MacDougall

The Otsego Herald for Dec. 27, 1819, compiled, with comments:

by HUGH C. MacDOUGALL

Banks and shopping

To avoid hard times, attend diligently to the following hints.

When you see a bank door, consider it as the gate to destruction, and beware of entering therein.

When you see a store, consider it as a mansion of pestilence, and run for your lives.

When you find yourselves on the way to a store — look around you — feel in your pockets and see if you have any thing to pay for what your are after — if not — turn about — go home — put patches on your old coats and wear them a year longer.

Never carry your credit to a store and take therefor articles which you do not want, because the rogue behind the counter tells you they are cheap;

When you have the means of paying for any articles which you may want, never go to a store where you can read on the sign board — cash store — cheap store — and at the head of the fellow’s advertisement — cheap — cheaper than the cheapest — actually far less than cost!!

Never promise bear skins until you have catched them.

Never engage your butter, cheese, and pork for rum, calico, and looking glasses.

Do not tell me these things are necessary — and that you cannot do without them — away with such nonsense — you can do without them till fall — yes — until January.

Remember that the right of those things which you obtain on credit, does not belong to you — but to your creditors, who will not fail to prove it at a time which will be very inconvenient to your real and personal property.

Recollect that the difference between things gotten on credit, and things obtained for pay in hand, is from ten to thirty per cent. ...

Lastly — never envy — and never imitate those who ride in carriages for which they owe — and for which they are visited by the sheriffs.

PINDAR — From the Hampden Patriot.

COMMENT: Pindar was an ancient Greek poet, and this is obviously a pen-name signature, of somebody whom I have not identified. I notice that after one warning about banks, the rest of the article is all about shopping. There is a hamlet called Pindars Corners in Delaware County, near Oneonta. which was the home of the late Senator Daniel Patrick Moynahan (1927-2003).

Newspaper price decrease

TO OUR PATRONS: The price of the OTSEGO HERALD, will be reduced to the following terms after the 1st of January next.

To subscribers per Mail $ 1.50 per year.

To subscribers in the village $ 2.

To Classes, 2 pence per paper.

Post Riders will be furnished at the usual reduction from the above prices.

COMMENT: Cooperstown’s weekly paper, the Otsego Herald, began publishing in 1795 — and on which we have based our weekly summary and comments since 1995, was evidently in trouble —notably from The Freeman’s Journal — and would in fact last only until 1822.

Rogues caught

Early on Saturday morning last, John Gardner, John Havens, and Joseph Gardner, stopped at Jeremiah Tourtellot’s tavern, about two miles west of this village (of Cooperstown). They were with a sleigh and horses, and after coming into the house, Mr. T. thought he recollected John Gardner and on questioning him, felt strong suspicions that he was concerned in breaking open the shop of Mr. Stephen Gregory, of this village, on the night of the 2d December.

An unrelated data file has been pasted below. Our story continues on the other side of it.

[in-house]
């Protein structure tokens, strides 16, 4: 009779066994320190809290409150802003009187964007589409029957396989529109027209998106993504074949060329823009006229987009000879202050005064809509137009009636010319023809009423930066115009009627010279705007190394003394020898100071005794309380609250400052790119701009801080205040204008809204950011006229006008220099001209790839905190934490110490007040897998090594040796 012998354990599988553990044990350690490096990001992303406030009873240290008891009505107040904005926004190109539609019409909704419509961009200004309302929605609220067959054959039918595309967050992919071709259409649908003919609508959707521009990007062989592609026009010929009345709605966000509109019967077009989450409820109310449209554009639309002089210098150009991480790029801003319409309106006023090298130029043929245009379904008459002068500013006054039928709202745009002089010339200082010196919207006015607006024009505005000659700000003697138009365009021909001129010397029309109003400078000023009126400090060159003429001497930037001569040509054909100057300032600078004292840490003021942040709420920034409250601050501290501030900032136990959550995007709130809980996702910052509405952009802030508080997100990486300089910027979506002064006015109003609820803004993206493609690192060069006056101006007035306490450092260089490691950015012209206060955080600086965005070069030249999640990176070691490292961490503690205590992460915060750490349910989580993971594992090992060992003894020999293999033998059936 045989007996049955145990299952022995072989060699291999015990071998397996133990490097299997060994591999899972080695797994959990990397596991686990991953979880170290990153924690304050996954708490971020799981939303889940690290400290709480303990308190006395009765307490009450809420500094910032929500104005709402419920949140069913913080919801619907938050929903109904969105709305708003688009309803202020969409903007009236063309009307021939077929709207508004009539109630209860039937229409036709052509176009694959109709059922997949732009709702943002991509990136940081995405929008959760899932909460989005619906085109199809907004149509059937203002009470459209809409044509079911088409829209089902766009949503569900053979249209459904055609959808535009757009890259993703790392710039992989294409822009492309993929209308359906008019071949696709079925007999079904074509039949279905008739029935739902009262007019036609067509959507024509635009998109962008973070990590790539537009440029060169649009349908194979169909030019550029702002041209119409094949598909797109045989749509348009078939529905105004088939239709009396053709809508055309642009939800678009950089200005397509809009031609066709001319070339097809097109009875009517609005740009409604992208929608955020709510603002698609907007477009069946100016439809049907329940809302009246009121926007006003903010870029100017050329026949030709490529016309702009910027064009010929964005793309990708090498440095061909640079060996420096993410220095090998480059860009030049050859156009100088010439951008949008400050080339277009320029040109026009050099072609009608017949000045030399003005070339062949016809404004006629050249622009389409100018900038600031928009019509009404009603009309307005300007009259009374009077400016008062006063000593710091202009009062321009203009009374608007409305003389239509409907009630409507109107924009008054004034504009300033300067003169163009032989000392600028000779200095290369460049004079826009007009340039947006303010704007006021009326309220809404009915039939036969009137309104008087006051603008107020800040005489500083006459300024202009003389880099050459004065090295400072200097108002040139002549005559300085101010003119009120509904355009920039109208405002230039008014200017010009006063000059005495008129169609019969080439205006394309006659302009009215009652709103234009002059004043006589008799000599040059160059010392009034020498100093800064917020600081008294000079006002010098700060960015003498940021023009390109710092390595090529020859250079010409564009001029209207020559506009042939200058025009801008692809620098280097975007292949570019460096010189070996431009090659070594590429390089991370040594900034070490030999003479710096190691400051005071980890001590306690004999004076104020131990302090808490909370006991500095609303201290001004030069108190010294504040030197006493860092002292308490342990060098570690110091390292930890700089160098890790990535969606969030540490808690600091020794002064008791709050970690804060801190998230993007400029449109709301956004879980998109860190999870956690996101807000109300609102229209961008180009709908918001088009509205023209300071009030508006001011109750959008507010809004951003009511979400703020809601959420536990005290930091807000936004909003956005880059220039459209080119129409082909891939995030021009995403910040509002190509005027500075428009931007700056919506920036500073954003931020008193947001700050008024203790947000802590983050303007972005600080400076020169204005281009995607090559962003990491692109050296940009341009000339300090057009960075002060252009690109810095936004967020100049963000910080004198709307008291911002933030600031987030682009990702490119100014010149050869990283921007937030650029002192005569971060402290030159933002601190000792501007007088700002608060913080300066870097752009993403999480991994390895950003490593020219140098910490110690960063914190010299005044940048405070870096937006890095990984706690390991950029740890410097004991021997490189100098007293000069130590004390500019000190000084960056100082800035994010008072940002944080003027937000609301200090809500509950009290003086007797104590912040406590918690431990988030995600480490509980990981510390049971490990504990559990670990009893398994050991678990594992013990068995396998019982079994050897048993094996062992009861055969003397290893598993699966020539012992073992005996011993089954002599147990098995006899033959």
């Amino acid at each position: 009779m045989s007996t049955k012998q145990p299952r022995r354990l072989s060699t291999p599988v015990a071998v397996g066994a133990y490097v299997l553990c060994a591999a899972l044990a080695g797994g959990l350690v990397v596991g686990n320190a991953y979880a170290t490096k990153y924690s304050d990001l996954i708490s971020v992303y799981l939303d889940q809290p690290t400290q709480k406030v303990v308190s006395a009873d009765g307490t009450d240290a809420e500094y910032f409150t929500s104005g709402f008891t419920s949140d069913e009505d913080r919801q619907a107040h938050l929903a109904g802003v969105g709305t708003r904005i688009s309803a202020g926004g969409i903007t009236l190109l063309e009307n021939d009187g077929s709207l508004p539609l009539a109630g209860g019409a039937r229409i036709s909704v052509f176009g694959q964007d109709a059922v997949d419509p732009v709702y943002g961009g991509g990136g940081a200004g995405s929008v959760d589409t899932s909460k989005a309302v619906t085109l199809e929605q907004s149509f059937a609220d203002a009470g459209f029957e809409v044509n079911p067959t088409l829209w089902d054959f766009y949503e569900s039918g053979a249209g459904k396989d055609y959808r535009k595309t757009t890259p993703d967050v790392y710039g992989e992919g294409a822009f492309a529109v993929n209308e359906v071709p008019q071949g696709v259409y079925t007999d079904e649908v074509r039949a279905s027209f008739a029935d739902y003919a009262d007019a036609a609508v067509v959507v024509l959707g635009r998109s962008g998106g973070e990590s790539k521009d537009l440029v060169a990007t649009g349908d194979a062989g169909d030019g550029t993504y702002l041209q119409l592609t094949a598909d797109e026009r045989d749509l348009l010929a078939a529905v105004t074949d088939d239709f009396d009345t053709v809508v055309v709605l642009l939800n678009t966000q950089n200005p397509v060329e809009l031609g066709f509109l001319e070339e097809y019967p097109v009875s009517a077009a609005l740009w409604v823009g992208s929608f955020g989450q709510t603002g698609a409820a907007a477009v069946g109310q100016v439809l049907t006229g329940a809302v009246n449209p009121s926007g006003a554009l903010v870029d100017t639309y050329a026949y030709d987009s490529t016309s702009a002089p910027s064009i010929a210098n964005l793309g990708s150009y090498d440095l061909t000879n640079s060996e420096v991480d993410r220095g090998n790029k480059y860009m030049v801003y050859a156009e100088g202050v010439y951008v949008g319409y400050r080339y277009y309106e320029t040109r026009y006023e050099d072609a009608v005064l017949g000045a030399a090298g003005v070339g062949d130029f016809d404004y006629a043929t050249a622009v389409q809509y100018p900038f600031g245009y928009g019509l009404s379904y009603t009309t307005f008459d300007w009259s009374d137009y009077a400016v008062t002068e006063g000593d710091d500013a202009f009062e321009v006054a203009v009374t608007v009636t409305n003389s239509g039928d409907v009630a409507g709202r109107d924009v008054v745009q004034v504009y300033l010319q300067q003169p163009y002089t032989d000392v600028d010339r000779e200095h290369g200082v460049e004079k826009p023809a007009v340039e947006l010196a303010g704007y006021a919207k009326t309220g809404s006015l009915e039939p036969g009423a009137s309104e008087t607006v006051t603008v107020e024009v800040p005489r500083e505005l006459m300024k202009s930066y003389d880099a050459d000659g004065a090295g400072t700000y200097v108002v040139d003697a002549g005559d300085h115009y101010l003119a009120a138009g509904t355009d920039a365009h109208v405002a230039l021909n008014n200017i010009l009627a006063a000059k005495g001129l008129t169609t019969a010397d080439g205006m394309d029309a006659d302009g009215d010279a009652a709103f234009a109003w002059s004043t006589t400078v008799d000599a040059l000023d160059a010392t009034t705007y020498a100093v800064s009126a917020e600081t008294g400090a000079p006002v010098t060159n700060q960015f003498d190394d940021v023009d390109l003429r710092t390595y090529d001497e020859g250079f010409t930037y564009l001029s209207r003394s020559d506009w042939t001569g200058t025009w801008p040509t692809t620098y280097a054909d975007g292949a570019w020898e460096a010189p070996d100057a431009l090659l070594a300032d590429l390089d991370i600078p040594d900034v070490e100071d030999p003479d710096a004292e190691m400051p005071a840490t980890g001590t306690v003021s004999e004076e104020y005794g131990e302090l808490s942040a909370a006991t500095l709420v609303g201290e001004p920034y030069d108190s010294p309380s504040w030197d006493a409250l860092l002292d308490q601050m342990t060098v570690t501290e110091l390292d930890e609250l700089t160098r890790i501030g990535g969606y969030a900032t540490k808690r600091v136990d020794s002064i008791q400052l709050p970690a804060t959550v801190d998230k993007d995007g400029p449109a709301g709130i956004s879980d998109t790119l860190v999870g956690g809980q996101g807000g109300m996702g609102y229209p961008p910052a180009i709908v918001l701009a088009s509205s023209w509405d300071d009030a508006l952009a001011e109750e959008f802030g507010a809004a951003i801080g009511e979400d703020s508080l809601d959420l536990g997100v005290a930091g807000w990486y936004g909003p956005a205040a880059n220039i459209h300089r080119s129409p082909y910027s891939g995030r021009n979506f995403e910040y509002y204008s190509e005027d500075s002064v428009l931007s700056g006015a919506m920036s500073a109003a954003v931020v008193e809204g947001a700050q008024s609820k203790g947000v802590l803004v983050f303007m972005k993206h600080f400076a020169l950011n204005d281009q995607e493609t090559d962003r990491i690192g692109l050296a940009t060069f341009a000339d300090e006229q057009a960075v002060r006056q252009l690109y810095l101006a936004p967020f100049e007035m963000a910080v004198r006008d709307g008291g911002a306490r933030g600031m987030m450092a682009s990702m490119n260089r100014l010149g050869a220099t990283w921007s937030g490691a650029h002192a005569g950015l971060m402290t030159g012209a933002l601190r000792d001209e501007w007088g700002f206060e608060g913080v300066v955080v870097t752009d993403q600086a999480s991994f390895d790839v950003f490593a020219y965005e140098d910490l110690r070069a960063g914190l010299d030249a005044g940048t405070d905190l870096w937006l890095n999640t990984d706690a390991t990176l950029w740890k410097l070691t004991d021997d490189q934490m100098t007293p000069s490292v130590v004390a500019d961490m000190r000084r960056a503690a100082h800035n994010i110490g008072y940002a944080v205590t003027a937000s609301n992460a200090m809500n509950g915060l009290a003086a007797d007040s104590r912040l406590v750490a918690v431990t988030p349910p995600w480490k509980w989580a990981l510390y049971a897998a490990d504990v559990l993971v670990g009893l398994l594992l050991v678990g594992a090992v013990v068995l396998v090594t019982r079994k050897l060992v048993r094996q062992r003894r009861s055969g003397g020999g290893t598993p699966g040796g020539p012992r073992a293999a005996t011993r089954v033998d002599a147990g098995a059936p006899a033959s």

Mr. Tourtellot went to the shed, where he discovered a chest containing shoes, and some other property, which he was satisfied was the property of Mr. Gregory. On returning to the house, he charged Gardner with the theft, who confessed it.

Mr. T. then brought the three persons aforesaid, immediately to the village, when the latter underwent an examination before Elisha Foote, Esq. It appeared from the confession of John Gardner, that he alone had taken the property from Mr. Gregory’s shop, on the night aforesaid, and deposited it in Mr. Miller’s barn, a few rods northerly of the village, where it had been secreted from that time till Saturday morning.

John Havens was considered as an accomplice with Gardner, and both were lodged in prison on Saturday last, to await their trial, which will probably take place in February next. Joseph Gardner, who drove the sleigh, and was the owner thereof, is a brother to John, and was acquitted and is supposed to have been innocent of the theft.

Mr. Gregory has, therefore very fortunately for him, recovered probably the whole of his property.

COMMENT: This article is obviously original with the Otsego Herald, and thus written in far more detail than one would normally expect. Stephen Gregory (1790-1867), the victim of the theft, was born in Danbury, Connecticut, and came to Cooperstown in 1815. In 1831 he became a founder of Cooperstown’s Universalist Church, whose building still stands on the corner of Pioneer and Church Streets. He served as village president in 1829, and several times as village trustee.

The stolen property

The subscriber has in his care a number of calf and leather skins, taken from the possession of John Gardner and John Havens. ... The skins amount to 33 in number, most of them marked. ... The property has undoubtedly been stolen, and judging from appearances was curried at different shops. The owner or owners, will make application to the subscriber, prove property, and adopt such steps as may prove instrumental in bringing the criminal to justice. They are now in the county jail.

ELISHA FOOTE, Justice. Cooperstown, Dec. 27, 1819

COMMENT: Foote was the justice who examined the accused criminals.

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